Approximately , Irish tenants were evicted by their landlords between and Many of these people also had their homes burned down and were put in jail for overdue rent.

    F The majority of the British officials in the s adopted the laissez-faire philosophy, which supported a policy of nonintervention in the Irish plight. Prime Minister Sir Robert Peel was an exception. He showed compassion toward the Irish by making a move to repeal the Corn Laws, which had been put in place to protect British grain producers from the competition of foreign markets. For this hasty decision, Peel quickly lost the support of the British people and was forced to resign. Trevelyan believed that the Irish situation should be left to Providence.

    Claiming that it would be dangerous to let the Irish become dependent on other countries, he even took steps to close food depots that were selling corn and to redirect shipments of com that were already on their way to Ireland.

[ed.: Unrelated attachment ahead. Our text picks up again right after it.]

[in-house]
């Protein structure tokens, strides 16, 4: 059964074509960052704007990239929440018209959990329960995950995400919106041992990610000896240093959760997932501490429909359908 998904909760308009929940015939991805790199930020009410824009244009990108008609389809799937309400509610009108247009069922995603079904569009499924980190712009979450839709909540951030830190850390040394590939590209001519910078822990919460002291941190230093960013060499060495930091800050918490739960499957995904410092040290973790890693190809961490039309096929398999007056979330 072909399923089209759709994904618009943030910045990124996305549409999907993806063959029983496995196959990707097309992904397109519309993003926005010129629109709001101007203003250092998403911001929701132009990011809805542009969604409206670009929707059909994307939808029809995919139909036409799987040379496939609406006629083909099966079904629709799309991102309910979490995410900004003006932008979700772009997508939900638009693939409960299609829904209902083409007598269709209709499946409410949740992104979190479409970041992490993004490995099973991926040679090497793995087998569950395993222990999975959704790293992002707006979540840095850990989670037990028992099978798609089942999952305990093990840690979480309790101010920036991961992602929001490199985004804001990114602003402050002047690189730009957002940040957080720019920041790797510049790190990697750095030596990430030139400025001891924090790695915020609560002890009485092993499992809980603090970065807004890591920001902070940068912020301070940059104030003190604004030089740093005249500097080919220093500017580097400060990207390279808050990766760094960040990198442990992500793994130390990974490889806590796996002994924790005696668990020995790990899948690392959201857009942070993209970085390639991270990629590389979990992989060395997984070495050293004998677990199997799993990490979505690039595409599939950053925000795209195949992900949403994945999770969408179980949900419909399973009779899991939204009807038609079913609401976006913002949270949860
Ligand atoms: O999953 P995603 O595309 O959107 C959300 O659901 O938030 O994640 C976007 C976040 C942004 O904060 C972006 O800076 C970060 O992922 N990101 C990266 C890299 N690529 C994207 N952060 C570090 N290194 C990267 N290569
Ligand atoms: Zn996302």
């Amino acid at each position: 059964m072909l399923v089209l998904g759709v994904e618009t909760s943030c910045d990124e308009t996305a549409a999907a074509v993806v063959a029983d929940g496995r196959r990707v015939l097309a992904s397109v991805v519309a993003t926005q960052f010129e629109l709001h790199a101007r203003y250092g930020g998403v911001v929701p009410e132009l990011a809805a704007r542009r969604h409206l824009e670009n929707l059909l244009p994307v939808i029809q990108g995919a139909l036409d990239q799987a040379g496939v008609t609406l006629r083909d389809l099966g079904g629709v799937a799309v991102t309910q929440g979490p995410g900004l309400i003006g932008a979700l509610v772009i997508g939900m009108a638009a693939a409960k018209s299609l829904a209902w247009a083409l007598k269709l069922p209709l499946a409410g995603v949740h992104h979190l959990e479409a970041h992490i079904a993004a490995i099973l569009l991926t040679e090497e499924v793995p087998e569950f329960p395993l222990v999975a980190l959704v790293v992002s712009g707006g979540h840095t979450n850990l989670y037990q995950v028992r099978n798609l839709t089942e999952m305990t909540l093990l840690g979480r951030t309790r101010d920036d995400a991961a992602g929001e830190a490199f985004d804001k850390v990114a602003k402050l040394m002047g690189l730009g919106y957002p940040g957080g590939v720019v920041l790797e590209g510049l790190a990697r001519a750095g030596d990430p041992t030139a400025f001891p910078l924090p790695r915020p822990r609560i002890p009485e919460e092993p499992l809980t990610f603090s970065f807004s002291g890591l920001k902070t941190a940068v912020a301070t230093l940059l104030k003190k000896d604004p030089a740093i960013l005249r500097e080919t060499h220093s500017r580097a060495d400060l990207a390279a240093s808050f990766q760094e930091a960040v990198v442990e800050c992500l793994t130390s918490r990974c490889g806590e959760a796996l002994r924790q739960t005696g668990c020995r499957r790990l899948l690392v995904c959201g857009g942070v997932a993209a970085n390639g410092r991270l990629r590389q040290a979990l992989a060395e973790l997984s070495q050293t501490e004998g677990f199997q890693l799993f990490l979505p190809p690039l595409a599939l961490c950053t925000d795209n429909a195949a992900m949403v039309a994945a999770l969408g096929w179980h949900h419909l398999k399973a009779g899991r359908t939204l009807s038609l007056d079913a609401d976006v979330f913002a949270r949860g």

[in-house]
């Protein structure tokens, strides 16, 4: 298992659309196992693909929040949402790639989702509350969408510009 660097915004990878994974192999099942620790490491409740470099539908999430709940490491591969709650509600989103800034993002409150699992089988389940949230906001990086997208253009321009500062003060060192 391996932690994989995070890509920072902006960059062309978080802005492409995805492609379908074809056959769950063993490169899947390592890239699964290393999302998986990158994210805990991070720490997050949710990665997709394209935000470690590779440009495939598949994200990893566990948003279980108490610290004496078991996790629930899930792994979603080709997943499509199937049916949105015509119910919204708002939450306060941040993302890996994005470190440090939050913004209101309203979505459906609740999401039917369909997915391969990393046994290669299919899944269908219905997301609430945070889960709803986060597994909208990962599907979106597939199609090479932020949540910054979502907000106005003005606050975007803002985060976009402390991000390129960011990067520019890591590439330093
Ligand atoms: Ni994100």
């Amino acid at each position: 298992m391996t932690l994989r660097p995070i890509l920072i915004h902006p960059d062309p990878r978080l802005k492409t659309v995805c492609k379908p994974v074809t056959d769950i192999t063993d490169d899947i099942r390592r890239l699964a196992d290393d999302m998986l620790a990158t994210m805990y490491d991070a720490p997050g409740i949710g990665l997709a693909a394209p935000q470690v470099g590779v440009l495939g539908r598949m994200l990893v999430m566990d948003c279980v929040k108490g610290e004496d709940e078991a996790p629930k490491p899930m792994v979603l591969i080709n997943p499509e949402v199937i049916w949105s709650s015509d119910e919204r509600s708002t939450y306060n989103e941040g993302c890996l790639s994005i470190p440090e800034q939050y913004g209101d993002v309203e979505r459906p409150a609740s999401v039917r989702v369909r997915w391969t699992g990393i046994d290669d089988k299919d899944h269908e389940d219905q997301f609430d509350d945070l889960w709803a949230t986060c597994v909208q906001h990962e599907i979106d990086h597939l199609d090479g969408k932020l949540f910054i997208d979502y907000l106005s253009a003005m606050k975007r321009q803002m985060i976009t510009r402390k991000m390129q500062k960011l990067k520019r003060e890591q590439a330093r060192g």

G Many of the effects of the Irish potato famine are still evident today. Descendants of those who fled Ireland during the s are dispersed all over the world.

    Some of the homes that were evacuated by absentee land-lords still sit abandoned in the Irish hills. A number of Irish descendants still carry animosity toward the British for not putting people before politics. The potato blight itself still plagues the Irish people during certain growing seasons when weather conditions are favorable for the fungus to thrive.

    Questions The passage has seven paragraphs, A-G. Which paragraphs contain the following information? Write the correct letter in boxes on your Answer Sheet. B because railroad trains caused air pollution. C because potatoes were their main source of food. D because Charles Trevelyan took over relief efforts. E because they needed the profits to pay the rent.